“It is important to note that the employee was immediately terminated due to negligence in following well established supervision protocols. Students were horse playing around; staff did not intervene according to training standards.”

The Oxbow Academy is a youth treatment center, specializing in sexual addictions and autism disorders.






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Popular song writer, singer, and guitarist, Brenn Hill, playing the guitar, teams up with outstanding cowboy poet and story teller, Andy Nelson, to wow audiences across the western U.S.

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Betty Lue Maylett Metheany Loescher

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Max JaDean Ericksen

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Showing off their checks as winners of the Snow College Opportunity Quest competition are Ayman Aquachar, Jared Christensen, Kathryn Christensen, Crystal Call, Garrett and Luc Christensen (brothers), and in front, Dallin Aston.

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Santa steps from his plane in 2015, the last Santa Flight in Sanpete for Manti Elementary. Ephraim Elementary School students are scheduled to meet Santa and his elves at the Manti Airport on a nice day in mid-December, when the Utah Wing of Angel Flight arrives to deliver donated gifts.

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Brady Jacobson drives the ball towards the net during the match between South Sevier and North Sanpete High School on Tuesday, Nov. 26.

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Lady Bulldogs power over Lady Hawks with huge 60-29 win

By Matt Harris 

Staff writer



GUNNISON—The Gunnison girls’ basketball team started the season strong with a dominant win over North Sanpete at home, 60-29, last Tuesday.

The Lady Bulldogs outscored the struggling Lady Hawks in the first three quarters by 38 points en route to the victory. Gunnison seniors Mia Van Dyke and Rian Christensen each scored 11 points to lead the team in scoring, but North Sanpete senior Sarah Oldroyd led the game with 14 points.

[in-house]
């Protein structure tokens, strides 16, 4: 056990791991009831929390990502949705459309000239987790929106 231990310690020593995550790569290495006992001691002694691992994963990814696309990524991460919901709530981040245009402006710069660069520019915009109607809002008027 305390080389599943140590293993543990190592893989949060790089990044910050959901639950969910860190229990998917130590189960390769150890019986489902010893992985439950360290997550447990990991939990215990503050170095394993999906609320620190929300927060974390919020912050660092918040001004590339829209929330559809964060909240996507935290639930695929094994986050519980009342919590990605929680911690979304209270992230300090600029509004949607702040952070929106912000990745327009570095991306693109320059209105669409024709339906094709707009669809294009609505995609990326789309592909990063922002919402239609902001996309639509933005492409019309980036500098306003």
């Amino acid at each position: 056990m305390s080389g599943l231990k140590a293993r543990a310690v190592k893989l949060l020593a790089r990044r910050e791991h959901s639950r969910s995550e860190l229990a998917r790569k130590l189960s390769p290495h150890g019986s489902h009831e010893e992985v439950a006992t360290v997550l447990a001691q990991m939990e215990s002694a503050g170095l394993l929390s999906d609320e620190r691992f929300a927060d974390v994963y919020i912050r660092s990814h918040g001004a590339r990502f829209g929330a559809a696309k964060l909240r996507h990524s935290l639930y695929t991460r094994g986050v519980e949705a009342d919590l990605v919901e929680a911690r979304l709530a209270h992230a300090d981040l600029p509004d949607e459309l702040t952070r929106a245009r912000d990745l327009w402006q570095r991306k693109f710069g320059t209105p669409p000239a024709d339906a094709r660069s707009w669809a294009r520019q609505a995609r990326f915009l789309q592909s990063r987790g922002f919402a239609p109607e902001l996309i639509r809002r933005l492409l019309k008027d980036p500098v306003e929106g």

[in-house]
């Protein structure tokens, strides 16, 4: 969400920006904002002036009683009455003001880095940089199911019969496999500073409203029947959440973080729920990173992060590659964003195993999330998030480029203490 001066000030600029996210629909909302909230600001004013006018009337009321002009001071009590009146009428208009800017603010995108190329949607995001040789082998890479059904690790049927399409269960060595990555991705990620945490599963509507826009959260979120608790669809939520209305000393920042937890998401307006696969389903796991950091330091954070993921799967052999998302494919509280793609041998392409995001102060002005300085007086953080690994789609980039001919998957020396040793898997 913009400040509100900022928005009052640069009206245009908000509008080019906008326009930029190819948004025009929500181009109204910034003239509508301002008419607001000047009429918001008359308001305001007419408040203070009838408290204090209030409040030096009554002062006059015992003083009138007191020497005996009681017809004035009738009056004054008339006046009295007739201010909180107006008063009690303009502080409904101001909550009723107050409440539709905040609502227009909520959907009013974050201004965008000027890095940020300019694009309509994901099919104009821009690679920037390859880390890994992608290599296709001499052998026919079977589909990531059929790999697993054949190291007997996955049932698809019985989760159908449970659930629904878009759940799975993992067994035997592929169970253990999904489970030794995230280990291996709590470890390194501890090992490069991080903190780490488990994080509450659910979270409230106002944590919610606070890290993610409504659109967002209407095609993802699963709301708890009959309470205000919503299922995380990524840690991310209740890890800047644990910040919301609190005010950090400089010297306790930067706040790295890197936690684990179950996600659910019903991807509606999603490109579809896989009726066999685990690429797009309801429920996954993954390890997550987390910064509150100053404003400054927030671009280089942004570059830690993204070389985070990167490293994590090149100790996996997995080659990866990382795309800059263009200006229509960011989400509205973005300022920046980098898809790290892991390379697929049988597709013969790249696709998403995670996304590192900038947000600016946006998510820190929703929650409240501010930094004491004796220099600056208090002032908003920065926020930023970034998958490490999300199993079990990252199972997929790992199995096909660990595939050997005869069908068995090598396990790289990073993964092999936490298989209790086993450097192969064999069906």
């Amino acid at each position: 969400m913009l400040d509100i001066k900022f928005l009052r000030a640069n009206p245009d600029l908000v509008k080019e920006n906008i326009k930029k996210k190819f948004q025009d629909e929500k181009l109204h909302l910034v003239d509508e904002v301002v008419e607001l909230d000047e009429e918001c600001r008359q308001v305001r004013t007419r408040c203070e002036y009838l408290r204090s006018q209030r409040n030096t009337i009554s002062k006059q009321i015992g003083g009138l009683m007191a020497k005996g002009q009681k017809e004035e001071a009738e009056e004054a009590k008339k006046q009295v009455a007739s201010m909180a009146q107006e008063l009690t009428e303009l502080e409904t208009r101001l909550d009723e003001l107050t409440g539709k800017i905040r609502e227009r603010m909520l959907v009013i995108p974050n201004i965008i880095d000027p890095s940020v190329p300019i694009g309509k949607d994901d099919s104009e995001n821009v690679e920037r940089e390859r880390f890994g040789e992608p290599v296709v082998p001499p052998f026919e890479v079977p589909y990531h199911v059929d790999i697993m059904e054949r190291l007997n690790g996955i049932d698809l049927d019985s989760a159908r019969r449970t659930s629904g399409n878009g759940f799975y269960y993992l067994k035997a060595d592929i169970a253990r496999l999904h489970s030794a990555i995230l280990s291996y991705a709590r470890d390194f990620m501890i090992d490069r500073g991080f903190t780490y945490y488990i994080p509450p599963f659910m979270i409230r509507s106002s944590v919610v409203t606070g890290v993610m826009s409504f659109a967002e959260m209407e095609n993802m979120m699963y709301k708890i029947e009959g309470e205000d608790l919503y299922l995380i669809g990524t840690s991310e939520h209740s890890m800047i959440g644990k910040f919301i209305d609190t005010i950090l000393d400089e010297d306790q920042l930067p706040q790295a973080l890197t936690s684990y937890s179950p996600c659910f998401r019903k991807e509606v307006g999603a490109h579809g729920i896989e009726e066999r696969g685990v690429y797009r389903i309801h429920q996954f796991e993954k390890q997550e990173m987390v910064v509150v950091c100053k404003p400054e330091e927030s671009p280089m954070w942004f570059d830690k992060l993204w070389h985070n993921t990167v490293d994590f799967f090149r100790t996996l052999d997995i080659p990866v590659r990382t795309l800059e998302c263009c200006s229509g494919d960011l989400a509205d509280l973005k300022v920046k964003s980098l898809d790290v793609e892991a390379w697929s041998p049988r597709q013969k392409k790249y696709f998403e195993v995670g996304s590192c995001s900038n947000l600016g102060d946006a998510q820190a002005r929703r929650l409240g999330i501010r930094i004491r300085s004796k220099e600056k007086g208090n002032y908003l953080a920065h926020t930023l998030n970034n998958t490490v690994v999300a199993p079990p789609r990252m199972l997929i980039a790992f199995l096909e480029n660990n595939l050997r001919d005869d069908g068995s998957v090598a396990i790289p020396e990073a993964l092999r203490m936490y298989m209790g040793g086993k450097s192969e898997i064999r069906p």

Gunnison senior Kaylee Dyreng recorded an impressive 10 assists while sophomore Kennedi Knudsen led with eight rebounds. The Lady Bulldogs made seven 3-pointers.

In front of a crowd of roughly 100, the Lady Hawks, already down 37-9 at halftime, started to form an offense with two quick buckets in the third, but they couldn’t stop Gunnison from widening their lead by another 10 points by the end of the third quarter.

Early in the fourth quarter, North Sanpete put some quick points on the board again to make it 52-18 in Gunnison’s favor before the Bulldogs rattled off another run. A 3-pointer from senior Berkley Peterson made it a 40-point game before the Hawks whittled it down slightly.

North Sanpete struggled to make shots of any kind, an evident issue so far this season, but they particularly struggled with foul shots, shooting 3-11 from the charity stripe.

Gunnison had nine scorers overall and moved to 2-0 for the second consecutive year.

The Lady Bulldogs continued their season with a road game against Delta after press time last Tuesday and are the road today to face Draper APA before returning to host South Sevier next Tuesday.

North Sanpete played Altamont last Tuesday after press time in a game that was featured on CentraCom Channel 10. They continue their season with two very winnable games, hosting Parowan tonight at 7 p.m. before hosting Piute on Friday.


Anthony Christensen